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Grateful Patient, 94, Returns to Normal Life 3 Months After Heart Valve Replacement

Grateful Patient, 94, Returns to Normal Life 3 Months After Heart Valve Replacement

Less than three months after an aortic valve replacement at Washington Hospital, 94-year-old Gonzala Ruelas of Hayward felt well enough to attend a relative’s 86th birthday celebration.

Described by her daughter Frances Ruelas as a “social butterfly,” Gonzala is thrilled to resume her normal life, which, in addition to parties, includes cooking, light gardening, and vacationing in Arizona to meet her great grandchild. The family is especially grateful to the doctors at Washington Hospital who diagnosed Gonzala’s problem and repaired her heart with a minimally invasive procedure less risky to older patients.

“My mother has always been independent,” says Frances. “She has lived on her own since losing her husband 15 years ago.” She adds, “She cooks for herself and the family, so the hardest part for her was when she had to depend on me after her surgery.”

Gonzala, the mother of five, fainted last year at home, luckily while Frances was visiting, and was taken by ambulance to the local hospital. “I was so afraid she had a heart attack,” says her daughter. The Emergency Department determined that she didn’t have a heart attack, but was concerned that a heart problem caused her to lose consciousness, and instructed her to see a cardiologist.

Since she didn’t have a cardiologist, Gonzala got a referral to Washington Hospital from one of her other doctors. This was their first experience with Washington Hospital Healthcare System (WHHS). Gonzala met with Ramin Beygui, MD, medical director of Cardiothoracic Surgery; and Harsh Agrawal, MD, an interventional cardiologist certified by the American Board of Internal Medicine.

Heart valves can thicken with age

After performing tests and images of Gonzala’s heart, the doctors diagnosed her with a heart valve that wasn’t working efficiently. It had thickened and calcified with age, a common occurrence called aortic stenosis. The valve wasn’t opening and closing the way it should, preventing the proper pumping of blood, which can cause fatigue and fainting. Gonzala needed an aortic valve replacement.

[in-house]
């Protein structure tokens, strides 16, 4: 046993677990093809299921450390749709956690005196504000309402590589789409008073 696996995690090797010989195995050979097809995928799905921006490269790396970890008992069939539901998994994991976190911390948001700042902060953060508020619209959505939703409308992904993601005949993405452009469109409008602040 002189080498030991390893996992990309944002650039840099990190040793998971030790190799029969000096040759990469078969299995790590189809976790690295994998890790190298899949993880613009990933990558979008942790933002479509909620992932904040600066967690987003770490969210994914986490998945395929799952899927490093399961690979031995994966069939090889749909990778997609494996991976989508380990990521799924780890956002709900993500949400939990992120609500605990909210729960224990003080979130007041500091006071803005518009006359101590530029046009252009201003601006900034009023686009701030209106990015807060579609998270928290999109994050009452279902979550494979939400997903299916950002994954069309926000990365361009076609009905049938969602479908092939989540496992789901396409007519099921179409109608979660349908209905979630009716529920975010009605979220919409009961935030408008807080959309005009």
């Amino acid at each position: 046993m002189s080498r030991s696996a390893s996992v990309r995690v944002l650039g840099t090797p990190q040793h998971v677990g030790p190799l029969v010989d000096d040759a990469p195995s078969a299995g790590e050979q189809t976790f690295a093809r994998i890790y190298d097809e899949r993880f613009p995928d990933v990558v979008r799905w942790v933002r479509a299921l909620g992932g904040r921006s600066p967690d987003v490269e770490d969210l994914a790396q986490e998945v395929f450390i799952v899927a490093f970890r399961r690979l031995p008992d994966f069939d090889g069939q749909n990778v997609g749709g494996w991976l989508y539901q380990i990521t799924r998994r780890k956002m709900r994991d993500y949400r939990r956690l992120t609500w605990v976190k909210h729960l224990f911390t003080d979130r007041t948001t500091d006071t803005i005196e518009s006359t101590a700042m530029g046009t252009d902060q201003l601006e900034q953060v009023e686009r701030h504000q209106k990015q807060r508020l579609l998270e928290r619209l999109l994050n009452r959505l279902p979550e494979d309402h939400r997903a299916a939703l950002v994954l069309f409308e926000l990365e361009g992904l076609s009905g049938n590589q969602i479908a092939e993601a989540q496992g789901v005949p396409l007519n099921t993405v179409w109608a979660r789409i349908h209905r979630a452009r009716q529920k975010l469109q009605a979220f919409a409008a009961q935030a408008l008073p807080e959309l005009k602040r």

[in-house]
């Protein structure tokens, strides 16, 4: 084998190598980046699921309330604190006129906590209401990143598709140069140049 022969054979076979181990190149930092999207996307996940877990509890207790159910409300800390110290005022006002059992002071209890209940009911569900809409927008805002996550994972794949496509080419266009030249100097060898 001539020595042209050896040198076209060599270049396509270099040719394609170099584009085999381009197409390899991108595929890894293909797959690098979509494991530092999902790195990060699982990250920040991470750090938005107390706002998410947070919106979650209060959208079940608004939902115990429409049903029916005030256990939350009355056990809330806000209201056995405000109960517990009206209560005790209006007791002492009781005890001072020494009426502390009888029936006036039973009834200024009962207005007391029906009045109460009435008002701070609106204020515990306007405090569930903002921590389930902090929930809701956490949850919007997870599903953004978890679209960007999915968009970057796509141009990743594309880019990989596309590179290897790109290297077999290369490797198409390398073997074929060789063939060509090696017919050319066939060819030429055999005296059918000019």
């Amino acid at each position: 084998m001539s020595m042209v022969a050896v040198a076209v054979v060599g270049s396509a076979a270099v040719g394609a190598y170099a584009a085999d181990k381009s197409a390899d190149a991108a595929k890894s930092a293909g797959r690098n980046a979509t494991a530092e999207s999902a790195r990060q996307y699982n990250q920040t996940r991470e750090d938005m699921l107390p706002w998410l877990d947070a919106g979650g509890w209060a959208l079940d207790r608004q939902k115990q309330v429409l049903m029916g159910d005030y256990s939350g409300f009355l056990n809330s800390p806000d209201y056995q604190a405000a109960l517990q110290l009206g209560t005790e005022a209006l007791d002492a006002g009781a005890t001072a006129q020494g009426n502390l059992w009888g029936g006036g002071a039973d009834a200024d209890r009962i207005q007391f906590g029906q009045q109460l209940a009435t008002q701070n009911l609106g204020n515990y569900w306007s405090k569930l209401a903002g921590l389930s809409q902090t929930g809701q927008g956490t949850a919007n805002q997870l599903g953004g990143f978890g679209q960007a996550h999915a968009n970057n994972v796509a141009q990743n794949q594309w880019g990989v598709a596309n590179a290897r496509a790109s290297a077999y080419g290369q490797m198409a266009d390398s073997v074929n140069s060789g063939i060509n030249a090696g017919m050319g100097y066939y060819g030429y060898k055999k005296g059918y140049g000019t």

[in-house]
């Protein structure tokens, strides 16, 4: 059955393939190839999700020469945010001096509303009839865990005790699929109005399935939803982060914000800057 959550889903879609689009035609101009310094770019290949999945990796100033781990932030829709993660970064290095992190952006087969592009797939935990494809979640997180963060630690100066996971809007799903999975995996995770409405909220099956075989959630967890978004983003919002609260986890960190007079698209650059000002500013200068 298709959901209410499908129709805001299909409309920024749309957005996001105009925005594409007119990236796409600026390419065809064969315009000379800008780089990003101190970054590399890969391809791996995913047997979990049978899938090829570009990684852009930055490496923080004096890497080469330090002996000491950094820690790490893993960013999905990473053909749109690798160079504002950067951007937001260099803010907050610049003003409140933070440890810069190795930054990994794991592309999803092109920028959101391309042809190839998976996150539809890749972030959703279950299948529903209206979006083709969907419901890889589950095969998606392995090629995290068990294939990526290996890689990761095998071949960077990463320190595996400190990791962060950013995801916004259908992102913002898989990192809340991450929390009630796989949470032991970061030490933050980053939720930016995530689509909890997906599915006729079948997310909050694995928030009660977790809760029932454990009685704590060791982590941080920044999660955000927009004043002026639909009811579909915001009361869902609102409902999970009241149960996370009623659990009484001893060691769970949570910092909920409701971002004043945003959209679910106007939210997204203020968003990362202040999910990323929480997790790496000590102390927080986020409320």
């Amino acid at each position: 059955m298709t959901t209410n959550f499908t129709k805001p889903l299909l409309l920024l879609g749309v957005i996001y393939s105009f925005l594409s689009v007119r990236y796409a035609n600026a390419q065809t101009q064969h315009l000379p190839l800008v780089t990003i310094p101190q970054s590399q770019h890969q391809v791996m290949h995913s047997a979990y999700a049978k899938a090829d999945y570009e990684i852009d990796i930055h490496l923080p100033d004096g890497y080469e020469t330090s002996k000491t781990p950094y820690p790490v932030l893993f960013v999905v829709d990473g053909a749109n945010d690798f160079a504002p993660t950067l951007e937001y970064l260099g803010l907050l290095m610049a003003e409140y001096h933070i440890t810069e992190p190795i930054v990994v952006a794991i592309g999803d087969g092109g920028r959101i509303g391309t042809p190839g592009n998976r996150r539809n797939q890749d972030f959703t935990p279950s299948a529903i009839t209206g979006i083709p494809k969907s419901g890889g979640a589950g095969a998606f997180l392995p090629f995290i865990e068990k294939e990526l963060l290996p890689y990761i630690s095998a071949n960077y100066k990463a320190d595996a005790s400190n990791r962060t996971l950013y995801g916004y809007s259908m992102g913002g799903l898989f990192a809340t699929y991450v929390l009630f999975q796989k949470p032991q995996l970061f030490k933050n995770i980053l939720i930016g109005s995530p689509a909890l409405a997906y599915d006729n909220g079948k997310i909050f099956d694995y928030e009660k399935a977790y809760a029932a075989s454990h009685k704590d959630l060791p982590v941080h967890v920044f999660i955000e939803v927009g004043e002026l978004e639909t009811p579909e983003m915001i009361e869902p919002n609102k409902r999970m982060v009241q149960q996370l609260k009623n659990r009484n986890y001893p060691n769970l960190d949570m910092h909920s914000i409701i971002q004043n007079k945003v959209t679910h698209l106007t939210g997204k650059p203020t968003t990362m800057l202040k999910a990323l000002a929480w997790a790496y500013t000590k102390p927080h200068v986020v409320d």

Fortunately, the Hospital has offered the transcatheter aortic valve replacement (TAVR) procedure since 2021, a minimally invasive surgery especially helpful for older patients. TAVR eliminates open-heart surgery and the need to go on the heart-lung machine, which can pose a risk for older and sicker patients. Sedation, also a risk to the elderly, is minimal, and recovery is reduced to several weeks. In most cases, TAVR also eliminates the need for a patient to take blood thinner medications for the rest of their lives, as with a mechanical valve replacement.

Dr. Agrawal performed the two-hour TAVR on Gonzala in March, and she is feeling great. She shares, “I’m very grateful to the doctors, and everyone I encountered at Washington Hospital during this procedure. Everyone was so attentive and took such good care of me. God Bless them all, and thank you.”

After a brief stay, she was discharged home to recover for a few weeks, while her daughters Frances and Gloria and granddaughter Angelina stayed and cared for her. “She’s doing really well. I can’t believe how good she looks. I’m back to taking her out to church on Sundays,” says Frances. “She’s cooking, and even making food for her priest.”

“The doctors and every staff member we encountered in the doctors’ offices were wonderful to us. This is the best hospital. The staff did everything to make my mom comfortable and were always helpful to me,” she adds.

TAVR is an excellent option for many patients. A new bioprosthetic valve is placed in the heart, supplanting the existing valve. The insertion is made either through an artery in the groin or through an artery connecting to the heart from the chest. A small incision is made to access the artery and the new valve is inserted and placed over the old damaged valve, and put into place.

The aortic valve must be replaced if it isn’t allowing the blood to come through it efficiently after the heart pumps. Aortic stenosis can’t be treated with medication; the condition requires surgery to replace the valve. If the valve isn’t replaced, heart failure can occur.

The Ruelases’ first experience with Washington Hospital was enough to make them forever grateful patients. “We’re not going to a different hospital. If anything happens in the future, we’re going to Washington Hospital,” says Frances.

To learn more about the Cardiac Services program at WHHS, visit To learn more about Dr. Agrawal.